Headline: Cyclone Pam intensifies into category five storm off Vanuatu
Oxfam is ready to respond to Cyclone Pam after the storm was upgraded to a severe Category 5 tropical cyclone overnight, triggering evacuations to emergency shelters across Vanuatu’s southern provinces. Forecasts predict the storm will pass close to Vanuatu’s capital Port Vila, the city recently named as the most exposed to natural disasters in the world.
Oxfam New Zealand’s Executive Director Rachael Le Mesurier said if the cyclone followed its current predicted path, the results could be devastating for Vanuatu.
“Even if Tropical Cyclone Pam does not strike the city directly there is potential for major damage,” Ms Le Mesurier said.
“Under normal circumstances Port Vila is prone to flash flooding, which makes roads impassable, so flooding from this cyclone is expected to be much worse.
“People have started evacuating to emergency centres established in schools and churches where they are available. Communities in low lying informal settlements are most vulnerable and these people are urgently being asked to move to higher ground.”
“Oxfam and other humanitarian agencies are ready to respond with emergency stocks available to be moved into stricken areas if required,” Ms Le Mesurier said.
Vanuatu Country Director Colin Collett van Rooyen said the areas of greatest concern were SHEFA province in the country’s south, where the capital is located, and TAFEA province in the far south.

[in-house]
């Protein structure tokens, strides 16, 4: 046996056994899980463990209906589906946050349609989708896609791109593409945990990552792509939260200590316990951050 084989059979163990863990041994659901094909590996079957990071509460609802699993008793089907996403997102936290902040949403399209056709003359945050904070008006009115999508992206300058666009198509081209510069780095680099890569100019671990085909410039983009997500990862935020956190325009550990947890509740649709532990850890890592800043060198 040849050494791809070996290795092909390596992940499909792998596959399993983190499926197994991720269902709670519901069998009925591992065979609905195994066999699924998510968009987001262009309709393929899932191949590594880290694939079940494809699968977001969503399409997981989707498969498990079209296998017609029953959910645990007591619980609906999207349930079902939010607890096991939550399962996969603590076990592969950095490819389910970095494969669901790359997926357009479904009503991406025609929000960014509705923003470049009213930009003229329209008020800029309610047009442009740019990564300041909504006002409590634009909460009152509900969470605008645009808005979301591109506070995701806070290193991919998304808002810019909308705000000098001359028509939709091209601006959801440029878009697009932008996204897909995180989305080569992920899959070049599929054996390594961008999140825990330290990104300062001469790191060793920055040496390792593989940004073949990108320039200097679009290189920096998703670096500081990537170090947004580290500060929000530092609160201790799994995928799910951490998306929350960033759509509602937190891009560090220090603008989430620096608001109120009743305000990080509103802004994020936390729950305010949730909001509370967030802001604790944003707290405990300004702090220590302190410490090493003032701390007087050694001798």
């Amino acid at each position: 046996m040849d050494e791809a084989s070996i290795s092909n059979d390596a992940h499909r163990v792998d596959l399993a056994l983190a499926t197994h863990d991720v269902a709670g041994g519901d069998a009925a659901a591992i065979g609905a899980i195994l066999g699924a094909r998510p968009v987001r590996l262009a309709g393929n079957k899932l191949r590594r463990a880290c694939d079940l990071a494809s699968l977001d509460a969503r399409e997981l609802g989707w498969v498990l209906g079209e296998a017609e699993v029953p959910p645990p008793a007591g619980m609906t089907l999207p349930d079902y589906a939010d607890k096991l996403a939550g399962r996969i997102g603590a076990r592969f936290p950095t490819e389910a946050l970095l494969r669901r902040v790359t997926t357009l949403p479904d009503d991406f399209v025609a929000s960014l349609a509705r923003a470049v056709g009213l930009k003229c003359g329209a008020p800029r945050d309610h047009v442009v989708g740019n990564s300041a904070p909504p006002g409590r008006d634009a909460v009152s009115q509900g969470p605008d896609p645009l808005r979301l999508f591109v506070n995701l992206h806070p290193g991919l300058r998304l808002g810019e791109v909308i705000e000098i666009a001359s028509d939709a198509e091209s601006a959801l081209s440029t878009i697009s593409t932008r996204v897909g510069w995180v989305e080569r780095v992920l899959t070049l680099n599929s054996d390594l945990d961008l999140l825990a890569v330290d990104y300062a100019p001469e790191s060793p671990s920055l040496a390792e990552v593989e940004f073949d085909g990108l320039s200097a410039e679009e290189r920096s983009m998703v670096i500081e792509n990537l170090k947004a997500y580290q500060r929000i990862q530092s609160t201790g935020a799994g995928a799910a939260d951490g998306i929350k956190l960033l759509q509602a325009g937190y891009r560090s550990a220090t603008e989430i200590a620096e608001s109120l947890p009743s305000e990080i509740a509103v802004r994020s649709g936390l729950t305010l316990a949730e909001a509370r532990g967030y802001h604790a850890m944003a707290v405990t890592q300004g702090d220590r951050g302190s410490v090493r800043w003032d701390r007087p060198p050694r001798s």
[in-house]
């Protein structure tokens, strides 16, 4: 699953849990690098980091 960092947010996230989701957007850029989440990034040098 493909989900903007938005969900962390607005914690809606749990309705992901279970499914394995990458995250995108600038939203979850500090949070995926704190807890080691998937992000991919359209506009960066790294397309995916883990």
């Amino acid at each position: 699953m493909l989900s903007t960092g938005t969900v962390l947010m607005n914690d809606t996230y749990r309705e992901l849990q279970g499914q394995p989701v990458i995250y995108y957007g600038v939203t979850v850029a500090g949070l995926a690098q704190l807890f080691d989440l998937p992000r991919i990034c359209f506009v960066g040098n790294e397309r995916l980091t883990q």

“Tropical Cyclone Pam is now forecast to pass within 145km of by Port Vila about 8pm on Friday night, bringing with it potential winds speeds of up to 280km/h,” Mr Collett van Rooyen said.
Warnings have been issued for high seas, coastal flooding and destructive winds already seen in the north of the country. There are major concerns for the health system, with the hospital in Port Vila prone to flash flooding in much less severe conditions.
“Port Vila was recently named in the Natural Hazards Risk Atlas and is known as the city most exposed to natural disasters in the world because it faces a combination of risks including earthquakes, tsunamis, flooding and tropical cyclones such as Cyclone Pam,” Mr Collett van Rooyen said.
“The SHEFA Province has a population of around 80,000 people and TAFEA a further 32,000. If the current path predictions are correct the impact on these people could severe.”
Oxfam is leading the coordination of the Vanuatu Humanitarian Team, a network of non-government humanitarian agencies, in preparing for the storm, and will also support any response effort, working alongside the Vanuatu Government. Residents on remote islands have been alerted to the storm by text messages sent by Vanuatu’s National Disaster Management Office.